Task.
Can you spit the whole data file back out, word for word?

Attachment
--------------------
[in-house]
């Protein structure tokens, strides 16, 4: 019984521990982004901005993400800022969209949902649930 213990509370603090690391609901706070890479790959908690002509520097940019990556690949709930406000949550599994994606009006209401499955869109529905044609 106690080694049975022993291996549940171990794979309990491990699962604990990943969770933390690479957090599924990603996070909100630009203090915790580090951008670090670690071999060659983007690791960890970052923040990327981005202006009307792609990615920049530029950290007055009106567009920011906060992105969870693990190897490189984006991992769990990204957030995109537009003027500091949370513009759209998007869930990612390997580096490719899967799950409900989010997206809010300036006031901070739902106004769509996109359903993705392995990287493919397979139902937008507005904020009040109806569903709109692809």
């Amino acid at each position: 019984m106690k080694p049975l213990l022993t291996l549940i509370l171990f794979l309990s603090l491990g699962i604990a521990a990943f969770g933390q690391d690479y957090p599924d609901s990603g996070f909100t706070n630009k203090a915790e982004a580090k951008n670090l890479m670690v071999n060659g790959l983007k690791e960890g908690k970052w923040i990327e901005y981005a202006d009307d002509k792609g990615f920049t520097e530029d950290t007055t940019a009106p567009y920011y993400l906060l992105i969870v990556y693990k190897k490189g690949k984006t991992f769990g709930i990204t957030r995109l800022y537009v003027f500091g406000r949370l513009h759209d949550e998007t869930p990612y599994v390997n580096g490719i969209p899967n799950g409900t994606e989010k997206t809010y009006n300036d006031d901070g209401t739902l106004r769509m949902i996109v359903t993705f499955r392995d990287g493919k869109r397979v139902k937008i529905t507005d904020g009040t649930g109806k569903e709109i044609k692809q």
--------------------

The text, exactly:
[in-house]
């Protein structure tokens, strides 16, 4: 019984521990982004901005993400800022969209949902649930 213990509370603090690391609901706070890479790959908690002509520097940019990556690949709930406000949550599994994606009006209401499955869109529905044609 106690080694049975022993291996549940171990794979309990491990699962604990990943969770933390690479957090599924990603996070909100630009203090915790580090951008670090670690071999060659983007690791960890970052923040990327981005202006009307792609990615920049530029950290007055009106567009920011906060992105969870693990190897490189984006991992769990990204957030995109537009003027500091949370513009759209998007869930990612390997580096490719899967799950409900989010997206809010300036006031901070739902106004769509996109359903993705392995990287493919397979139902937008507005904020009040109806569903709109692809």
């Amino acid at each position: 019984m106690k080694p049975l213990l022993t291996l549940i509370l171990f794979l309990s603090l491990g699962i604990a521990a990943f969770g933390q690391d690479y957090p599924d609901s990603g996070f909100t706070n630009k203090a915790e982004a580090k951008n670090l890479m670690v071999n060659g790959l983007k690791e960890g908690k970052w923040i990327e901005y981005a202006d009307d002509k792609g990615f920049t520097e530029d950290t007055t940019a009106p567009y920011y993400l906060l992105i969870v990556y693990k190897k490189g690949k984006t991992f769990g709930i990204t957030r995109l800022y537009v003027f500091g406000r949370l513009h759209d949550e998007t869930p990612y599994v390997n580096g490719i969209p899967n799950g409900t994606e989010k997206t809010y009006n300036d006031d901070g209401t739902l106004r769509m949902i996109v359903t993705f499955r392995d990287g493919k869109r397979v139902k937008i529905t507005d904020g009040t649930g109806k569903e709109i044609k692809q």